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Navratri Kolu / Golu

In the Southern states of India Tamil Nadu, Andhra Pradesh, Karnataka and some communities of Kerala, special tradition of Navratri Kolu is practiced during nine days of navrarti. Also referred as navratri golu, basically is the tradition of displaying dolls / kolus / golus in odd numbered (7, 9) tiers. Women and unmarried girls at home decorate the dolls and set these dolls on planks in corner of the house.

Even some people invite special artists for exhibiting dolls in eye-catching manner while at some places, the communal kolu is organized at the grand level in the centre of society or apartments. In such communal affairs, huge collection of dolls is made by collecting dolls from different houses in that particular area. These dolls are passed on from generations to generations and even new dolls are also added on each navratri.

 

Durga Maa

 

The dolls are only decorated during these ten days but the collection of dolls may have started over years. These dolls can be very simple to very complicated ones as per ones likes. Every year women enthusiastically arrange these dolls as per their tastes. They either remodify the existing dolls with some new additions or they add couple of new dolls to the existing stacks to decorate the plank every year.

These Navratri dolls are arranged in several tiers. Maximum no of tiers in which dolls are arranged are 9 depending on time and space constraints.

Steps 1-3: These steps are dedicated to— are devoted to the Gods. So all the different idols of various Gods are arranged here. The kumbham or the ceremonial jar for holy water, which is a conical vessel, is filled with fresh water. A silk cloth covers the mouth of the vessel, a coconut and mango leaves are placed on top of it. This is kept on the first step.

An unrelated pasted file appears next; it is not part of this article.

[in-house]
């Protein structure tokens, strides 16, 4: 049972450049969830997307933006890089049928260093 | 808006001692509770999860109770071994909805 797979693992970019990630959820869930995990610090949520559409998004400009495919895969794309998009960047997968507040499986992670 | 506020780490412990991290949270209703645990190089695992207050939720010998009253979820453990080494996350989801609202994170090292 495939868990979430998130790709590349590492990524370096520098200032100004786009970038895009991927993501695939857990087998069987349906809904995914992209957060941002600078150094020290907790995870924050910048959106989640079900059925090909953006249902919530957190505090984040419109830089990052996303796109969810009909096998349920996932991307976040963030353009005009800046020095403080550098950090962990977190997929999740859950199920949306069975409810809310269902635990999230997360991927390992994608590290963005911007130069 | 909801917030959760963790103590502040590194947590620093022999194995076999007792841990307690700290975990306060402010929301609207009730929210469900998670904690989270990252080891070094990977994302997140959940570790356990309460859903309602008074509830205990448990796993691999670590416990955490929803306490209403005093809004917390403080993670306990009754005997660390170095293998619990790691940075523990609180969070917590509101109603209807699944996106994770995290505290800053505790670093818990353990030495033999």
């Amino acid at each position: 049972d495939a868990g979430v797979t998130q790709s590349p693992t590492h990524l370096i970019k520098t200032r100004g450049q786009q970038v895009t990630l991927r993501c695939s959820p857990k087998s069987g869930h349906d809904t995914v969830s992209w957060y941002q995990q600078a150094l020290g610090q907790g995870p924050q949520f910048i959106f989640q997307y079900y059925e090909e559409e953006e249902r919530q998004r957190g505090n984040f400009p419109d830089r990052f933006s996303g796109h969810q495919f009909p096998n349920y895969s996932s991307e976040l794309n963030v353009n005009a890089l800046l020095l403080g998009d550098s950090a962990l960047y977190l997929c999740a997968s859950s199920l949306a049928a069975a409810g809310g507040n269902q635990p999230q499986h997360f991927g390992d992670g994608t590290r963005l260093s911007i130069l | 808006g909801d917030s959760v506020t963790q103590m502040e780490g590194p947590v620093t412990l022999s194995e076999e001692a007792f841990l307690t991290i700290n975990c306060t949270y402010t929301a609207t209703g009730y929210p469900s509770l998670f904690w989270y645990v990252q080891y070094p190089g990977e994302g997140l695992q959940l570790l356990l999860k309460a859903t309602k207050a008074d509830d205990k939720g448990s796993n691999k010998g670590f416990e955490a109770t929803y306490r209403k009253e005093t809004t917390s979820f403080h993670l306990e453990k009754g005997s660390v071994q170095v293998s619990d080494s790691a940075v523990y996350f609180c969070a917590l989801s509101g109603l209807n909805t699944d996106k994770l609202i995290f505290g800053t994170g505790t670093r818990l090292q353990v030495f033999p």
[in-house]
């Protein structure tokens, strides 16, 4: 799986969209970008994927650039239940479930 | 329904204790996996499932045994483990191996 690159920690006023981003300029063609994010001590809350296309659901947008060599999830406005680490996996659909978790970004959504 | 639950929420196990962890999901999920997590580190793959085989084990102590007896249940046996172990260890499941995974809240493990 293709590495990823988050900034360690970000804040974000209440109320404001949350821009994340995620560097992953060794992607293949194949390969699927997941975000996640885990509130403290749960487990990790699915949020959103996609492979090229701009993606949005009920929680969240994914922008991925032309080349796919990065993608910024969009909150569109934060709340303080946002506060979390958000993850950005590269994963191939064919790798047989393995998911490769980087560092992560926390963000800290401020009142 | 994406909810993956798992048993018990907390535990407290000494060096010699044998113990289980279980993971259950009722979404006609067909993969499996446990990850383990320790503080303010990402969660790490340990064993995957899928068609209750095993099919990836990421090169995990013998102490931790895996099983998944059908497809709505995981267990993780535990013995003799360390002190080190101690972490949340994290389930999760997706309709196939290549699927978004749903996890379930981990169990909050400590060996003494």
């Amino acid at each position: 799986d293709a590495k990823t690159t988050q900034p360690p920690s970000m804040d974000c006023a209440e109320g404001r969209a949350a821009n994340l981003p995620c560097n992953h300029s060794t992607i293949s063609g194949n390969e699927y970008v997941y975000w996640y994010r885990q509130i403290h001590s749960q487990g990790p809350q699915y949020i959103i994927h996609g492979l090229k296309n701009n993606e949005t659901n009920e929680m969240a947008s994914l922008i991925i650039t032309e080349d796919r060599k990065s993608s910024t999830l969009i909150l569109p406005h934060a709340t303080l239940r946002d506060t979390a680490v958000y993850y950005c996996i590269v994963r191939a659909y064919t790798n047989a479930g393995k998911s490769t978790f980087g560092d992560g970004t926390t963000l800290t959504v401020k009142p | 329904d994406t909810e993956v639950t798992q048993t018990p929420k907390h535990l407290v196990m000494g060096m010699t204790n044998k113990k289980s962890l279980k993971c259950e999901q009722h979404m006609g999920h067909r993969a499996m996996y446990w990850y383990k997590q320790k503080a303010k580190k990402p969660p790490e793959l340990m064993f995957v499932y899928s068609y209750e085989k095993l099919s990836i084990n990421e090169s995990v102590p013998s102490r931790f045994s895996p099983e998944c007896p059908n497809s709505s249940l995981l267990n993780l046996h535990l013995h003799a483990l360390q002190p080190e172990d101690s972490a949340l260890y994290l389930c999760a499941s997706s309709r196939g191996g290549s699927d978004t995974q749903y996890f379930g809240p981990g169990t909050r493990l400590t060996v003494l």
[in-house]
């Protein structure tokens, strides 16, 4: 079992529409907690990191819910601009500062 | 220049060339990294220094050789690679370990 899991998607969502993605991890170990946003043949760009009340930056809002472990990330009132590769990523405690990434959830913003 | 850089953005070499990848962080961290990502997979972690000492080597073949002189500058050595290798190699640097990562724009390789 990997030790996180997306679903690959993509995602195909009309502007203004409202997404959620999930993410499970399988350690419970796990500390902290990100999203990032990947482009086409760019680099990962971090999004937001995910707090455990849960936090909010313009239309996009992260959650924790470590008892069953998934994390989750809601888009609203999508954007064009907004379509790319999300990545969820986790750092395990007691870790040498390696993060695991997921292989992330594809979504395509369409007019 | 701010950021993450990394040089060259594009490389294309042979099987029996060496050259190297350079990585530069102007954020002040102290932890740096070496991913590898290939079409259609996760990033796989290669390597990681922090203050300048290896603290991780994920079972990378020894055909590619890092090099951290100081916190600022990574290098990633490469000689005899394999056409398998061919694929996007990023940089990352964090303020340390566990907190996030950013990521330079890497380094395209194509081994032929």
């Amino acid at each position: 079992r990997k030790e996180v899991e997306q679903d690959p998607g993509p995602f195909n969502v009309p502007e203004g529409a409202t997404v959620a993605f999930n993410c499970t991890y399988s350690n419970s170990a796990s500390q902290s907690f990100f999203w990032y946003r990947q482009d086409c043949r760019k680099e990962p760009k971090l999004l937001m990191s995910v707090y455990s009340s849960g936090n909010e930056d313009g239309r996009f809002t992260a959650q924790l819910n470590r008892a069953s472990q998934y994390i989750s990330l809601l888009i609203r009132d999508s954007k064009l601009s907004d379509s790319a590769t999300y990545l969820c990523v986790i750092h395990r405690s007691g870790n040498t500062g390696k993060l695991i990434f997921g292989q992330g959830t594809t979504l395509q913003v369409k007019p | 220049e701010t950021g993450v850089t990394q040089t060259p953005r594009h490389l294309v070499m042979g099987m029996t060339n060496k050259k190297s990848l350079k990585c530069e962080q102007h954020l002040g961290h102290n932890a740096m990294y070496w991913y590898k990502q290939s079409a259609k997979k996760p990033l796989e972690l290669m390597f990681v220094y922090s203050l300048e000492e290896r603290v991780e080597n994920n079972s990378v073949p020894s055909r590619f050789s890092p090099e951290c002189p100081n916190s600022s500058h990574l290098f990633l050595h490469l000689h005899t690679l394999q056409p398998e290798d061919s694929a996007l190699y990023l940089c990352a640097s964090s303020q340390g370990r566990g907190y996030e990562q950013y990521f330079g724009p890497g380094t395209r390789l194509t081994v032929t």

Steps 4-6: The next three steps are devoted to saints like Sai Baba, great men like Swami Vivekananda, demigods and even national leaders who have sacrificed their lives for the country.

Step 7: Various sets such as the marriage set and pongal set, which signify the various human activities, are placed on the seventh step.

Step 8: The eighth step is devoted to various businesses and crafts, say the Chettiar dolls (equivalent of Sethji)—a businessman and his wife are placed and their commodities like rice, pulses in cups and other utensils are kept in front of them.

Step 9: The ninth step is the last stage where the traditional wooden dolls called Marapachi — the male and female dolls that are dressed in colorful and shining clothes — are placed. Dolls of animals, birds, reptiles and other forms of evolution are also kept on this step.

On the 10th night after the ceremonial arti and prayers, the dolls are put to ‘sleep.’ And the next day, the exhibits are packed carefully in cloth or paper and preserved for use the next year. Another novel trend is the concept of `community kolus’, when many women, unable to keep kolu in their homes, join hands and put up a Navratri kolu in a common place.

Arranging Navrathri Kolu is also an event in itself it means inviting neighbors, friends and other relatives to visit your home and view the Kolu decorated. Pleasantries and small gifts are exchanged amongst women generally women exchange coconuts, cloths and sweets amongst themselves. Sumangali (married) women also exchange bags containing a small mirror, turmeric, comb, beetle leaves with supari.

 

Customs:

There is a custom to visit relatives and friend’s houses in order to see their kolu during navratris. Host family give them Prasad (offering presented before god) and kumkum. Married and unmarried women also exchange gifts like coconut, clothes and sweets. In the evenings, whole family sit together before Goddess and lit a "kuthuvilakku" (small lamp) in centre of Rangoli and chant devotional hymns and shlokas. After that food items prepared on that particular day are presented before Goddess and distributed as prasad.

 

Belief:

Devotees strongly believe that dolls or kolu represents the represents the assembly of Goddess Durga. As per belief the idea of arranging these dolls on different tiers symbolizes that Goddess Mahishasuramardini is sitting in her Kolu, prior to the assassination of the demon Mahishasura.

 

 
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